Lancia Thema 8.32 and Merc 500E go to auction with no reserve. And no leather
Rowan Atkinson – aka Mr Bean – is a bona fide car nut. Chief among the many wonderful vehicles he’s owned is a McLaren F1, one he paid £910,000 (S$1.68 million) to fix after a little accident in it.
This pair is almost certain to cost less then repairing a ding on a three-seat British sports car. They’re two of Atkinson’s cars - being auctioned next month - and while they can’t quite compete with a howling V12 hypercar with gold in its engine bay, they’re pretty special in their own right.
First up is a Lancia Thema 8.32, a car that’s good for gauging a) how old you are and b) how nerdy you are. If you know its significance, you can probably answer ‘very’ to each. What appears to be a quite maroon old four-door is actually a Ferrari-tuned special. The Alfa Giulia Quadrifoglio of its day, perhaps.
The engine isn’t an 8.32-litre (sadly), but a 2.9-litre V8 with 32 valves, borrowed from the contemporary Ferrari 328, though running a fairly modest sounding 215bhp. Still enough for 240km/h, mind, which wasn’t as common in saloon cars then as it is now.
This one was registered in 1989 and has belonged to Atkinson for seven years. He favoured it for its velour trim, which the ad states the real-life Mr Bean “much prefers” to leather. Now you know.
Its service file shows he’s spent a ‘considerable sum’ keeping it maintained, which given the car is offered with no reserve, seems very generous. A niche Italian super saloon could be had for an absolute steal here.
Prefer your sports saloons to come from Germany? Also offered with no reserve is Atkinson’s Mercedes 500E.
It’s another car you may need age and nerdiness to identify, but what you’re looking at is perhaps the Mercedes E63 AMG of its day. It’s a 5.0-litre V8 four-door, with around 320bhp and a 250km/h top speed, allowing it to edge the Thema should you ever end up leaving an Autobahn slip road alongside one.
It has 80,000km on its clock, tons of history and is Atkinson’s second 500E. He bought one when they were new, and acquired this 1993 car a couple of years ago to rekindle his fondness. This one caught his eye because it has cloth seats. Yeah, he really doesn’t like leather.
Either of these could prove to be an absolute bargain at the Silverstone Auctions Race Retro sale at the end of February. Bid on them before we do.
STORY Stephen Dobie
Yes! It’s the latest thing you didn’t know we could, or should, do!
Not content with being the go-to name for anything ruthlessly quick or obsessively over-engineered, Bugatti is now staking a claim for a third adjective: over-complex.
OK, so maybe they already had a pretty decent handle on that one – check out our deep dive on the Chiron here in case you’ve forgotten – but they seem to be hell-bent on driving that message home. How? By 3D printing a brake caliper from titanium. When this news landed on our desk (or, y’know, popped up in our email notifications), we thought that Bugatti had 3D-printed a caterpillar. And, as amazing as a 3D-printed Bugatti caterpillar would be, it was in fact a caliper. Also, we probably need to start getting more sleep.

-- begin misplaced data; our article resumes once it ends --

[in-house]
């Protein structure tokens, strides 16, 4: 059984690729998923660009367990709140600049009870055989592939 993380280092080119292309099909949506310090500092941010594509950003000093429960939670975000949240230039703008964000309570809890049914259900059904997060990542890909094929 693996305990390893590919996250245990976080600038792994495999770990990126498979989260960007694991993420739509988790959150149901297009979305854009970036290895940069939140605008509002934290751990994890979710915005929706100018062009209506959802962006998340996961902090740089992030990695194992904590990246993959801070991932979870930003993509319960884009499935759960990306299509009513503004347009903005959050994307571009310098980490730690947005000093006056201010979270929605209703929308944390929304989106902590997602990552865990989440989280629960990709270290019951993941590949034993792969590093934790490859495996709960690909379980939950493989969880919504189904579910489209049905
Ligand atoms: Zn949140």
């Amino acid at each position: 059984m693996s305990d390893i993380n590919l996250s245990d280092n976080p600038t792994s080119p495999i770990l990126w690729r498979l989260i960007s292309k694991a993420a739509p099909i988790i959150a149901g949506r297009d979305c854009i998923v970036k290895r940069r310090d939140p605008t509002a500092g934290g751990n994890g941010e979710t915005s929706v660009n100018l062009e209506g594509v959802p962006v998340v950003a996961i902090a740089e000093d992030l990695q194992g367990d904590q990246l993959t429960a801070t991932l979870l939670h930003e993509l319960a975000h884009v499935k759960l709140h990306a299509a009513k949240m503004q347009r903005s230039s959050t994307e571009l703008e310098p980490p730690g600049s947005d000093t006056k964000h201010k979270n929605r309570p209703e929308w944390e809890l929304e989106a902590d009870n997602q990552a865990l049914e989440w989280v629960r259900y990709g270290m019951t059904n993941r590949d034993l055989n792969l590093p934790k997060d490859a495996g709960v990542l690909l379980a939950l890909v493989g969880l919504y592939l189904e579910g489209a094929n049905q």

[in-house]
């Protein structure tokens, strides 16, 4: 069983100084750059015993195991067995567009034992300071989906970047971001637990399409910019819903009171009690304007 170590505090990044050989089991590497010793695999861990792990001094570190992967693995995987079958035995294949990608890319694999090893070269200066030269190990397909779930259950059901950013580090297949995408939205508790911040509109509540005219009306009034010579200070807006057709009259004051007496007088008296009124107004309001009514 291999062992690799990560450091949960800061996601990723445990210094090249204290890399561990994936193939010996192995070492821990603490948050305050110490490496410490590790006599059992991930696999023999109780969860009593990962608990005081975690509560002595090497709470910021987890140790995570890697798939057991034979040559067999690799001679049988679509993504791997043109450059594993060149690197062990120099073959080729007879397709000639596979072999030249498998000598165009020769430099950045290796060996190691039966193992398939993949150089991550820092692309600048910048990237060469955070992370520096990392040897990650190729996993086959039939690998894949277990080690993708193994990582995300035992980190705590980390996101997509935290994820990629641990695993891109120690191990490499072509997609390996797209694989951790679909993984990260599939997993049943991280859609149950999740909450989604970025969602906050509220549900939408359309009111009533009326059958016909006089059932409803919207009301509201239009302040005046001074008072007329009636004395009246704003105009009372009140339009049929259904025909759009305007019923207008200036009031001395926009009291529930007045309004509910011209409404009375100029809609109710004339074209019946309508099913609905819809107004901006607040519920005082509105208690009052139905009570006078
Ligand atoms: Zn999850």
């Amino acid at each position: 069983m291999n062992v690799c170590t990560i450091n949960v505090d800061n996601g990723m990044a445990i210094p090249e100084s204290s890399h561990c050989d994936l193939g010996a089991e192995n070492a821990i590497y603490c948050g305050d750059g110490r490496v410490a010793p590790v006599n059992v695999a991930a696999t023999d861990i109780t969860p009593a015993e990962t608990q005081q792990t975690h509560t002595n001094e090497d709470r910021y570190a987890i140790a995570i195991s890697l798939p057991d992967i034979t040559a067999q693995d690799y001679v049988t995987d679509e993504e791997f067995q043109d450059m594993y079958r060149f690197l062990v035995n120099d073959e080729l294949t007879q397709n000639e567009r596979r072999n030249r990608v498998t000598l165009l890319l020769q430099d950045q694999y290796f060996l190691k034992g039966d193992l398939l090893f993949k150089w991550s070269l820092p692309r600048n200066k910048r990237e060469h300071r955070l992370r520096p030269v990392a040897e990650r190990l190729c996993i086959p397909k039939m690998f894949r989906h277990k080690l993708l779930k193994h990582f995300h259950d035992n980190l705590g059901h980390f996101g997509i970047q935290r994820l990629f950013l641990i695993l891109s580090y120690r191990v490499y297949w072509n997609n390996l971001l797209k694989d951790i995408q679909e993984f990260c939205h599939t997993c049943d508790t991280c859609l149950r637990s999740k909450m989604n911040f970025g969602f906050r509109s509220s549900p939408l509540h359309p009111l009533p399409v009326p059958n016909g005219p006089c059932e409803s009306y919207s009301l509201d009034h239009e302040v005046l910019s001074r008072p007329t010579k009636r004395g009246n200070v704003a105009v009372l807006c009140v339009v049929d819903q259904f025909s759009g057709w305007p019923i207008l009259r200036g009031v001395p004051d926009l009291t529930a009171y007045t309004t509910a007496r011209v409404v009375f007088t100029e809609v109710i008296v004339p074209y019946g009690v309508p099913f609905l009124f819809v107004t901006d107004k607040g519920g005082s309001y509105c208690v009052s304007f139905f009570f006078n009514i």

Moving on. As you’ll know, 3D printing has been around for a good while now, but it usually relies on specific polymers or easily sintered metals (a complex term that means heat-forming without melting). And you might have to consult a very clever person for this next part, but titanium is apparently quite difficult to manipulate in a 3D printer. Because science.
Nevertheless, Bugatti, who should be the all-powerful and unbeatable antagonist in Cars 4 – “You can’t beat him, Lightning… he’s made from 3D-printed titanium, and you’re a stock car that sounds eerily like Owen Wilson” – has found a way to do much science and 3D print titanium. Well, it’s a titanium-aluminium-vanadium alloy. So, basically adamantium. And you could argue that’s even more impressive.
So, you’d imagine the new brake caliper is, in some way, better than what’s gone before. And you, sir, ma’am, or however you self-identify, are correct. A single square millimetre (i.e. not a lot) of this Titan-Alu-Vanadium alloy can support 125kg (quite a bit). Even so, the caliper – the biggest ever developed for a road car at 41cm long, 21cm wide and nearly 14cm high – only weighs 2.9 kilos. Just for comparison, the Chiron’s bespoke, forged-aluminium units weigh nearly five kilos each.
But couldn’t Bugatti just mill a block of billet titanium, like they do with aluminium? That’s a negative, good buddy – titanium is quite strong. So strong, in fact, that Bugatti developed a way to lay fine layers of its super-alloy dust, melting each of the 2200 layers with 400-watt lasers, in a process that takes 45 hours per caliper, because it’s easier than trying to mill billet titanium. So, now you know.
This is all well and good, but what does it all mean for you? Well, it’s a lot like the S-Class; to begin with, technology like ABS and curtain airbags were cutting-edge and only available in the most rarefied air. But, little by little, the technology was repeated, democratised and adopted, to the point where the technology we expect in a supermini would leave an Eighties S-Class in the dust. But we still remember the S-Class as a technological pioneer.
So, could that happen with Bugatti’s 3D-printed caterpillars… er, calipers? Erm… check back with us in 20 years, yeah?
STORY Craig Jamieson
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